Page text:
J.R. Ewing's grandson sets a style in kiddie togs

March 27, 1991|By Mary Gottschalk | Mary Gottschalk,Knight-Ridder Newspapers

The Dynokids clothing line is proving to be dynamite both in sales appeal and screen appeal.

If you tune into "Dallas" Friday night, you'll see J.R. Ewing's grandson Jimmy sporting about in a Dynokids outfit. Over the next two months you're likely to see Jimmy wearing nine different Dynokids togs.

The twist to Dynokids is Dumpling the Dinosaur a stegosaurus who cavorts across each of the themed fleece jog sets for boys, sizes 2T to 7.

The current spring collection, priced from $20 to $26, includes "Bug Out" with Dumpling holding a glass jar with a bug inside. For fall, priced from $26 to $40, there is "Treasure Hunt" with Dumpling as a pirate aboard a ship; "Snapshot" with Dumpling holding a camera and saying, "Say cheese!"; and "Roller Blade" with Dumpling streaking along on you guessed it. The fall line also includes toys tucked inside pockets and microchips sewn into the garments that make sounds when pressed.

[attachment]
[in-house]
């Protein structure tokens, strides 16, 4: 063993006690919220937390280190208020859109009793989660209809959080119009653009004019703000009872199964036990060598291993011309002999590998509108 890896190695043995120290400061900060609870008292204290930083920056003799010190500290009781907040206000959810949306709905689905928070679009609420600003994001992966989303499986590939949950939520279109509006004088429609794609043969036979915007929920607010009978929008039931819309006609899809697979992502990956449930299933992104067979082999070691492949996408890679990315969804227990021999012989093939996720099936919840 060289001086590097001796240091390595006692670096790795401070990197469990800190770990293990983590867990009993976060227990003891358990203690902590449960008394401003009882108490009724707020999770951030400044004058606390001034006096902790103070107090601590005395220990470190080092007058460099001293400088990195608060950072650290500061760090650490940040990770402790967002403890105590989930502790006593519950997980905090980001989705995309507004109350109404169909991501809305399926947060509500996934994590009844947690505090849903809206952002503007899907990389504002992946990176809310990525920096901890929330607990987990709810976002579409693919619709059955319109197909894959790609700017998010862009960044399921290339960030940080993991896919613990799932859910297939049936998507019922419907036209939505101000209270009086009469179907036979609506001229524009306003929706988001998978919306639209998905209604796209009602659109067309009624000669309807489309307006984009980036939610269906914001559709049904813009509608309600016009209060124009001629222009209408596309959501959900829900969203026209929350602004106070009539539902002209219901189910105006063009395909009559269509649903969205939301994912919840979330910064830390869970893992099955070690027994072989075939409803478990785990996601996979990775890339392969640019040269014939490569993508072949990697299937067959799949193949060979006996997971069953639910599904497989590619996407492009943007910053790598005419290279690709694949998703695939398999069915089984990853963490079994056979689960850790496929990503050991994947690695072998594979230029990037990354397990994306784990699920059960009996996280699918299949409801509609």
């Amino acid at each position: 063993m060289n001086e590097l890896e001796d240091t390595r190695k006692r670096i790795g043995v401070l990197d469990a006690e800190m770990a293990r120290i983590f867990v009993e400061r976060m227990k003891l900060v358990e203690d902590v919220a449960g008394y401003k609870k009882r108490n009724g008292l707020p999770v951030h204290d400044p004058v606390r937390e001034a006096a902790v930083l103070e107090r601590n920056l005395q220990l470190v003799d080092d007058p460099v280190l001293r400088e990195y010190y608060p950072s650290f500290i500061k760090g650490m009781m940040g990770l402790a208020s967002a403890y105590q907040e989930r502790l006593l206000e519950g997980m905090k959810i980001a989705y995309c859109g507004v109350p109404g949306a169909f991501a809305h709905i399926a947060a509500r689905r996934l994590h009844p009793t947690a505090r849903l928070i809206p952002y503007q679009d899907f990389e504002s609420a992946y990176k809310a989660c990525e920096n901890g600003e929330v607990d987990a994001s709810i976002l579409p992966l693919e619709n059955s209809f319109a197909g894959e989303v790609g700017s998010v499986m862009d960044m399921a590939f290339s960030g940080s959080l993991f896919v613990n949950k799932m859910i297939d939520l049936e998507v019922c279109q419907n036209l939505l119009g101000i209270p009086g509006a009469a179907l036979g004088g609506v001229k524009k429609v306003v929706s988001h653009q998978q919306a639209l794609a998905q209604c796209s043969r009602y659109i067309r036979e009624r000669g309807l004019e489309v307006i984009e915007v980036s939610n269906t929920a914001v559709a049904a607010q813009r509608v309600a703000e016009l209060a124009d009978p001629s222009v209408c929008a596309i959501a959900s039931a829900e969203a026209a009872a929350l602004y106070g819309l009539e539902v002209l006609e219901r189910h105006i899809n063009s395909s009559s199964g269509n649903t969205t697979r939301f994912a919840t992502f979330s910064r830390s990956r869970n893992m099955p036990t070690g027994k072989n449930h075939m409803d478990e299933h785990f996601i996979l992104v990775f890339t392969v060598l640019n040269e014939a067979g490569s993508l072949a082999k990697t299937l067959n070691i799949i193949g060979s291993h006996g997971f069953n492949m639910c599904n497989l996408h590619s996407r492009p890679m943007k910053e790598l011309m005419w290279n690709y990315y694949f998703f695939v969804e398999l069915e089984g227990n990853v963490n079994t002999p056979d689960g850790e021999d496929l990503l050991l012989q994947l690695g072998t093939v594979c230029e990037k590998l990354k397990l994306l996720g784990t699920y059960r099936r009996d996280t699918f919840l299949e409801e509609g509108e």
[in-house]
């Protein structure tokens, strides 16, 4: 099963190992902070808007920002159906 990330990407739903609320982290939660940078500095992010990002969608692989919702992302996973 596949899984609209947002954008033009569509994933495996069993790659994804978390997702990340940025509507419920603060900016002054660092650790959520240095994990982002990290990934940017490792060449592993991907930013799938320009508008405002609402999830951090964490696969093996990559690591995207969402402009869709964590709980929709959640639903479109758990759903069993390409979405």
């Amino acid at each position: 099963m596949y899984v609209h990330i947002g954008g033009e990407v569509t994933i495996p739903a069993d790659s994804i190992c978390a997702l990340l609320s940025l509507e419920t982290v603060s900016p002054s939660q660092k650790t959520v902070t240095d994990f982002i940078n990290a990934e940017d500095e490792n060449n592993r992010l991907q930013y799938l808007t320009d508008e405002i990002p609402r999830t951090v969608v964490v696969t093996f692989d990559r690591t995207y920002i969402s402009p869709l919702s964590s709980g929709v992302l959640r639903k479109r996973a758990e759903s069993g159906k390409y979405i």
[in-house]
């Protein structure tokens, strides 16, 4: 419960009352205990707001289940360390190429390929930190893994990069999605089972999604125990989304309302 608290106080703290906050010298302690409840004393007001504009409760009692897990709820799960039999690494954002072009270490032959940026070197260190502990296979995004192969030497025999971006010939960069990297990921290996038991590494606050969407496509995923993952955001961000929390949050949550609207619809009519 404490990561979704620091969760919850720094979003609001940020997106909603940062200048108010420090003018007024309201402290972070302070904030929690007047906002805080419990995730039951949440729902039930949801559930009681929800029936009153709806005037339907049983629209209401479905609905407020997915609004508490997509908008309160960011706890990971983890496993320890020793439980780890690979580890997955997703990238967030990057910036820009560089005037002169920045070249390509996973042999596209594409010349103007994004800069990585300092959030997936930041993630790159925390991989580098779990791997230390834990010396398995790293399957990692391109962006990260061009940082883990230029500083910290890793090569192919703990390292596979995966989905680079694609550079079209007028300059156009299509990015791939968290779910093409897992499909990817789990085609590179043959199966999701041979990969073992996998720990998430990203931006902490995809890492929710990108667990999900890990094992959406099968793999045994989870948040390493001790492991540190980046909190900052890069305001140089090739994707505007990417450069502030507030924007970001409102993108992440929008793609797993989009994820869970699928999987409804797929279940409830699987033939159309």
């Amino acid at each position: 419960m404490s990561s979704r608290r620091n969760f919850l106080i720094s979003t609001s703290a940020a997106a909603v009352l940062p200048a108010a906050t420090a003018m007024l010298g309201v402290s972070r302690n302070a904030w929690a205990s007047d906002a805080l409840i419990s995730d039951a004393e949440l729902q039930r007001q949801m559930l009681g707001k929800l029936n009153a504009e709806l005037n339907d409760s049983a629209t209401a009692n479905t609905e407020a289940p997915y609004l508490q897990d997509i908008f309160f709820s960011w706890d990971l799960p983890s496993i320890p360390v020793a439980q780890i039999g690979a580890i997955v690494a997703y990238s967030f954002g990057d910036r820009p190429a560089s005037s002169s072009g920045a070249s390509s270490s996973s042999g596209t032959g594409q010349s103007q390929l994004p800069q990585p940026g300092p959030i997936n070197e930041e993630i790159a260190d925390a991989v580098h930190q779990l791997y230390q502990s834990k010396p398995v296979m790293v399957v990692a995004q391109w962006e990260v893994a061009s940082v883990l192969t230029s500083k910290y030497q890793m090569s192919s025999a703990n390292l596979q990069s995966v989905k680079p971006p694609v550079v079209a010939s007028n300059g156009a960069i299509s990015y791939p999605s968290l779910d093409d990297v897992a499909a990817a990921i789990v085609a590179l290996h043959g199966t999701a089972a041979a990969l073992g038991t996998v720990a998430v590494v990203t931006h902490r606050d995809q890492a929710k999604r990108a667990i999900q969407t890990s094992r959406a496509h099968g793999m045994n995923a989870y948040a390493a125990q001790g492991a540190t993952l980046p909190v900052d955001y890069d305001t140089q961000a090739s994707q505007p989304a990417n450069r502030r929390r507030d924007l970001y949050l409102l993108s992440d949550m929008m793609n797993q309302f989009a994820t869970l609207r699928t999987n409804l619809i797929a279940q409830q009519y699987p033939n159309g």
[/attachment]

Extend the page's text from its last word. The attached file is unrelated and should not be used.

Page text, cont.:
Based in Brisbane, just south of San Francisco, the Dynokids line is now in its second season. First-year sales topped $3 million and projections for the second year are $11 million.

Dumpling is the creation of Connie Romweber, who had her own line of women's and children's clothing before joining Dynokids. The clothes' appeal is obvious and wide enough to get the clothing line into Macy's, Nordstrom and other major stores across the country.

Making Dumpling as visible as possible has been the job of Rodney Anderson, marketing manager for Dynokids.

"I decided I needed to get a lot of exposure of this line because there's a lot of competition in children's clothing so I went with television. It's basically America's medium. There are millions of people watching television every night."

Rather than pay thousands for a minute of commercial time, the entrepreneurial Anderson uses contacts within the industry to gain introductions to the wardrobe people for major television series. It's a technique that has been successful. In addition to "Dallas," Anderson placed Dynokids togs on "Full House" in late February.

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